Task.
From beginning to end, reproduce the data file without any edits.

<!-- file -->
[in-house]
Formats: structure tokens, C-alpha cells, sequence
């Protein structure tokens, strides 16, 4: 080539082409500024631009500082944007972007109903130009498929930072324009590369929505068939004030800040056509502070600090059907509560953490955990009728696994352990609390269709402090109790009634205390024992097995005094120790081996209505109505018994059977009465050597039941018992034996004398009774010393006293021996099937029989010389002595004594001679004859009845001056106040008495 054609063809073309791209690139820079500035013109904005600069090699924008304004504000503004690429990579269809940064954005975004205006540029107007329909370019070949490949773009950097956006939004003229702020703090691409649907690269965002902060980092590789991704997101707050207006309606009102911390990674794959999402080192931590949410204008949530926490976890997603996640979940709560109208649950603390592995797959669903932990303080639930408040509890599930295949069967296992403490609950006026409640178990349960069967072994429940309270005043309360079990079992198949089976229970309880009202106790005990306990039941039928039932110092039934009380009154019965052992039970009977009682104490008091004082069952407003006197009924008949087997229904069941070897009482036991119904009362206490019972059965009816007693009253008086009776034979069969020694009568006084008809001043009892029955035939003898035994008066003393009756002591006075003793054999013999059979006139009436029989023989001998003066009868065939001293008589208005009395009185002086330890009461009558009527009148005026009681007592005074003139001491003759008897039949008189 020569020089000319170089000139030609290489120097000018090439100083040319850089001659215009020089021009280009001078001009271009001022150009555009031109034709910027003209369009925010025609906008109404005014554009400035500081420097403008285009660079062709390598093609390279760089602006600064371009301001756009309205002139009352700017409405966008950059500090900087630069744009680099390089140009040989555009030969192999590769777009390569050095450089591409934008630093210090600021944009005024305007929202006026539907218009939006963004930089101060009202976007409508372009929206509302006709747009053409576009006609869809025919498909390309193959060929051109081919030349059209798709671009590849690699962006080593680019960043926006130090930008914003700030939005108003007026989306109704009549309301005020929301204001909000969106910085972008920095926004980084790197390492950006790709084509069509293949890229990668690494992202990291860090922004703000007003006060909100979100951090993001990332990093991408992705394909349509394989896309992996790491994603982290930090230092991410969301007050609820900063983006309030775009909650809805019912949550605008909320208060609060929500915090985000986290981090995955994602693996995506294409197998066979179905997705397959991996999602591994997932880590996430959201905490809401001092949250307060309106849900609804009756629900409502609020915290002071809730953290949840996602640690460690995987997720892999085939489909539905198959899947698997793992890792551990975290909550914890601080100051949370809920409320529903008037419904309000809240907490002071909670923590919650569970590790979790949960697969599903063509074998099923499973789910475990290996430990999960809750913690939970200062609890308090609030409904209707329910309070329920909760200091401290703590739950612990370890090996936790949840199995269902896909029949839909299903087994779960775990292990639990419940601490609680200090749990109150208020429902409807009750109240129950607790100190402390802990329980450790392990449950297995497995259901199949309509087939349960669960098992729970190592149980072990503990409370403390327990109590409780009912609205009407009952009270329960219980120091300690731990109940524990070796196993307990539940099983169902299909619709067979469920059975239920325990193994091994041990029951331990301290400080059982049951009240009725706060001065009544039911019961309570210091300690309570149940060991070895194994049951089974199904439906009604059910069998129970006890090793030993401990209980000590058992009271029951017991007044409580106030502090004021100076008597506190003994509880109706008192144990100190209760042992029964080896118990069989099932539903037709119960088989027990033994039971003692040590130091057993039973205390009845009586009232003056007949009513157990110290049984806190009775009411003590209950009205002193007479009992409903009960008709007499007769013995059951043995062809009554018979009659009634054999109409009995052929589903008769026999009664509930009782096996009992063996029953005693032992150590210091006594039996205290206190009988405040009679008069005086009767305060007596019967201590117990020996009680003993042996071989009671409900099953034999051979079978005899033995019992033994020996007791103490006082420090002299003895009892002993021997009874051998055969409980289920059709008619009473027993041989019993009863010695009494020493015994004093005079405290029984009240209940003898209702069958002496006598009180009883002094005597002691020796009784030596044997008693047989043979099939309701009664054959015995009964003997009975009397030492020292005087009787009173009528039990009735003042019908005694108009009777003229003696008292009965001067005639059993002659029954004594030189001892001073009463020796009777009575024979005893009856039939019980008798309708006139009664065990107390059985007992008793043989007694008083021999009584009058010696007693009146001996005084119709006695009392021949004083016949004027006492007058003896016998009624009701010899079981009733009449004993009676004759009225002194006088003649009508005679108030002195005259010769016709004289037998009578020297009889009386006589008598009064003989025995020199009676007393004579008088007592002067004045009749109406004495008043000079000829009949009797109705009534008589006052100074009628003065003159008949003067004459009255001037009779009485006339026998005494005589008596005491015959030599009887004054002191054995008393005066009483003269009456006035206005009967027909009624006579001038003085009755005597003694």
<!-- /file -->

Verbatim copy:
[in-house]
Formats: structure tokens, C-alpha cells, sequence
């Protein structure tokens, strides 16, 4: 080539082409500024631009500082944007972007109903130009498929930072324009590369929505068939004030800040056509502070600090059907509560953490955990009728696994352990609390269709402090109790009634205390024992097995005094120790081996209505109505018994059977009465050597039941018992034996004398009774010393006293021996099937029989010389002595004594001679004859009845001056106040008495 054609063809073309791209690139820079500035013109904005600069090699924008304004504000503004690429990579269809940064954005975004205006540029107007329909370019070949490949773009950097956006939004003229702020703090691409649907690269965002902060980092590789991704997101707050207006309606009102911390990674794959999402080192931590949410204008949530926490976890997603996640979940709560109208649950603390592995797959669903932990303080639930408040509890599930295949069967296992403490609950006026409640178990349960069967072994429940309270005043309360079990079992198949089976229970309880009202106790005990306990039941039928039932110092039934009380009154019965052992039970009977009682104490008091004082069952407003006197009924008949087997229904069941070897009482036991119904009362206490019972059965009816007693009253008086009776034979069969020694009568006084008809001043009892029955035939003898035994008066003393009756002591006075003793054999013999059979006139009436029989023989001998003066009868065939001293008589208005009395009185002086330890009461009558009527009148005026009681007592005074003139001491003759008897039949008189 020569020089000319170089000139030609290489120097000018090439100083040319850089001659215009020089021009280009001078001009271009001022150009555009031109034709910027003209369009925010025609906008109404005014554009400035500081420097403008285009660079062709390598093609390279760089602006600064371009301001756009309205002139009352700017409405966008950059500090900087630069744009680099390089140009040989555009030969192999590769777009390569050095450089591409934008630093210090600021944009005024305007929202006026539907218009939006963004930089101060009202976007409508372009929206509302006709747009053409576009006609869809025919498909390309193959060929051109081919030349059209798709671009590849690699962006080593680019960043926006130090930008914003700030939005108003007026989306109704009549309301005020929301204001909000969106910085972008920095926004980084790197390492950006790709084509069509293949890229990668690494992202990291860090922004703000007003006060909100979100951090993001990332990093991408992705394909349509394989896309992996790491994603982290930090230092991410969301007050609820900063983006309030775009909650809805019912949550605008909320208060609060929500915090985000986290981090995955994602693996995506294409197998066979179905997705397959991996999602591994997932880590996430959201905490809401001092949250307060309106849900609804009756629900409502609020915290002071809730953290949840996602640690460690995987997720892999085939489909539905198959899947698997793992890792551990975290909550914890601080100051949370809920409320529903008037419904309000809240907490002071909670923590919650569970590790979790949960697969599903063509074998099923499973789910475990290996430990999960809750913690939970200062609890308090609030409904209707329910309070329920909760200091401290703590739950612990370890090996936790949840199995269902896909029949839909299903087994779960775990292990639990419940601490609680200090749990109150208020429902409807009750109240129950607790100190402390802990329980450790392990449950297995497995259901199949309509087939349960669960098992729970190592149980072990503990409370403390327990109590409780009912609205009407009952009270329960219980120091300690731990109940524990070796196993307990539940099983169902299909619709067979469920059975239920325990193994091994041990029951331990301290400080059982049951009240009725706060001065009544039911019961309570210091300690309570149940060991070895194994049951089974199904439906009604059910069998129970006890090793030993401990209980000590058992009271029951017991007044409580106030502090004021100076008597506190003994509880109706008192144990100190209760042992029964080896118990069989099932539903037709119960088989027990033994039971003692040590130091057993039973205390009845009586009232003056007949009513157990110290049984806190009775009411003590209950009205002193007479009992409903009960008709007499007769013995059951043995062809009554018979009659009634054999109409009995052929589903008769026999009664509930009782096996009992063996029953005693032992150590210091006594039996205290206190009988405040009679008069005086009767305060007596019967201590117990020996009680003993042996071989009671409900099953034999051979079978005899033995019992033994020996007791103490006082420090002299003895009892002993021997009874051998055969409980289920059709008619009473027993041989019993009863010695009494020493015994004093005079405290029984009240209940003898209702069958002496006598009180009883002094005597002691020796009784030596044997008693047989043979099939309701009664054959015995009964003997009975009397030492020292005087009787009173009528039990009735003042019908005694108009009777003229003696008292009965001067005639059993002659029954004594030189001892001073009463020796009777009575024979005893009856039939019980008798309708006139009664065990107390059985007992008793043989007694008083021999009584009058010696007693009146001996005084119709006695009392021949004083016949004027006492007058003896016998009624009701010899079981009733009449004993009676004759009225002194006088003649009508005679108030002195005259010769016709004289037998009578020297009889009386006589008598009064003989025995020199009676007393004579008088007592002067004045009749109406004495008043000079000829009949009797109705009534008589006052100074009628003065003159008949003067004459009255001037009779009485006339026998005494005589008596005491015959030599009887004054002191054995008393005066009483003269009456006035206005009967027909009624006579001038003085009755005597003694």